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Multi-academy trusts in England: What drives them to grow?

Jacqueline Baxter, Associate Professor, The Open University

Multi-academy trusts (MATs) are now a common feature of the English educational landscape. Yet numerous high-profile failures indicate that they present a substantial challenge in terms of leadership and governance. One of the areas that most exercises school leaders and boards is the setting of strategic direction for the MAT. This includes elements such as its expansion. This funded research draws on 30 interviews with school leaders and trustees from six MATs and 10 interviews with national leaders of governance to examine why MATs expand in size and geographical range.

MATs are groups of schools that are led by an executive head teacher and a board of trustees, and are largely a result of a broader international trend which has changed patterns of interaction between government and society across the public sector, to solve seemingly intractable problems and create new possibilities for governing. Many schools formerly overseen by local education authorities (LEAs) have converted or been mandated to convert to semi-autonomous state schools in the form of Academies. Operational drivers, such as the need to combine to cost effectively buy in services once provided by LEAs, along with research that implies that schools grouping together contribute positively to student progress, have resulted in academy chains, MATs and other less formal forms of collaboration such as federations (Baxter, 2018). Collaborations have for some time now been felt across many public services, made popular by initiatives from New Public Management approaches and market ideologies that suggest that collaboration enhances organisational performance, despite a range of evidence which suggests that this is not always the case (Huxham, 1996).

Expansion and failure

Despite the government’s drive to encourage all schools to be part of a MAT, there have been numerous high-profile failures of such organisations. The rate of expansion of MATs was highlighted as a key concern by the Education Committee’s report in 2017 into multi-academy trusts (Education Committee, 2017). The report questioned the speed at which MATs had expanded and raised concerns about their expansion over too large geographical regions and their capacity to remain in touch with their communities.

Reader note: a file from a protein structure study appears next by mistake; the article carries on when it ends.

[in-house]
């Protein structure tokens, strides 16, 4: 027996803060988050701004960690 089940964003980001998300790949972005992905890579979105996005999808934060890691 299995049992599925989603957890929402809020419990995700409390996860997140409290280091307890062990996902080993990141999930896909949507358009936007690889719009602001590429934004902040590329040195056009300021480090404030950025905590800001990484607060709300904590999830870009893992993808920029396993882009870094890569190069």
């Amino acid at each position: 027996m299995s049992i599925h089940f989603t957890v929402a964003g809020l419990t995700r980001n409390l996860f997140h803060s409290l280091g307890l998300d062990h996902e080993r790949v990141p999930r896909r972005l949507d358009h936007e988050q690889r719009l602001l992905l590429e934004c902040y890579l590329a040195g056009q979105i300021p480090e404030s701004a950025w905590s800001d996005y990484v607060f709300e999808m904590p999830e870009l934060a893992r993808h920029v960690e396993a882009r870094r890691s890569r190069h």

Our research explored these issues by looking at what drives MATs to expand as reflected within the strategic discourses of trustees.

Seven reasons for expansion

Analysis of the narratives of trustees revealed that there are seven principal drivers behind MAT expansion: 

  • Opportunities – for example filling in gaps in special school provision across county lines
  • Values – a strong value-led impetus to strategy making
  • Pressure – from the Department for Education (DfE) and regional school commissioners to take on schools from failed MATS
  • Risks – risk of being taken over by another MAT, risk of financial collapse given the austere funding environment
  • Resources – opportunity to obtain new resources otherwise would not be possible
  • Feelings – vague feelings that expansion was expected (by whom?)
  • Learning – strategy as learning, an iterative process that expands horizons and leads to growth.

Adopting a strategy as narrative approach revealed that since the Education Reform Act 1988 introduced local management of schools (LMS), the marketised English education environment has become increasingly competitive. As a result of the government’s quixotic zeal to embrace the ideal of education as a marketplace, the lack of collaboration between MATs which emerged during this study, is having a detrimental effect on interMAT learning.

Those schools that lack a strong vision and mission and refuse to be pressurised to expand beyond their capacity, are better positioned to succeed than those who let themselves be talked into expansion before they are ready. But the system is in difficulties: recent reports illustrate that the DfE is struggling to find sponsors to take on failing schools and as a consequence these schools are stuck in a ‘no man’s land’ between MATs and LEAs. In addition, the number of re-brokerings has increased dramatically – increasing by 30% in 2017–18 compared to the preceding two years, at a cost of around £17 million per year to the taxpayer (George, 2018). The research went on to revealed that MATs are coming under great pressure to bring forward expansion plans, often risking their financial stability.

The research also revealed challenges relating to power and identity of the boards involved in decision-making processes, and supports further research findings in highlighting the importance and difficulties of multiple organisations adapting to function as a single organisation (Baxter, 2019). As Huxham (1996) reports, this is the reason why so many of these organisations in the third sector eventually fail.



Baxter, J. (2018, August 1). Multi-academy trusts in England: Are they really accountable? Discover Society. Retrieved from

Baxter, J. (2019). New modes of collaborative governance: Governing collaborations in a new school landscape, power, control and communication. In J. Allan, V. Harwood, & C. Jorgensen (Eds.), School Governance: Closing the Gap in Education. World Yearbook of Education (Vol. 2020). London: Routledge.

Education Committee (2017). Multi-academy trusts inquiry. Retrieved from

George, M. (2018, July 19). Revealed: The 20 most expensive academy transfers. Times Education Supplement. Retrieved from

Huxham C. (1996). Creating collaborative advantage. London: Sage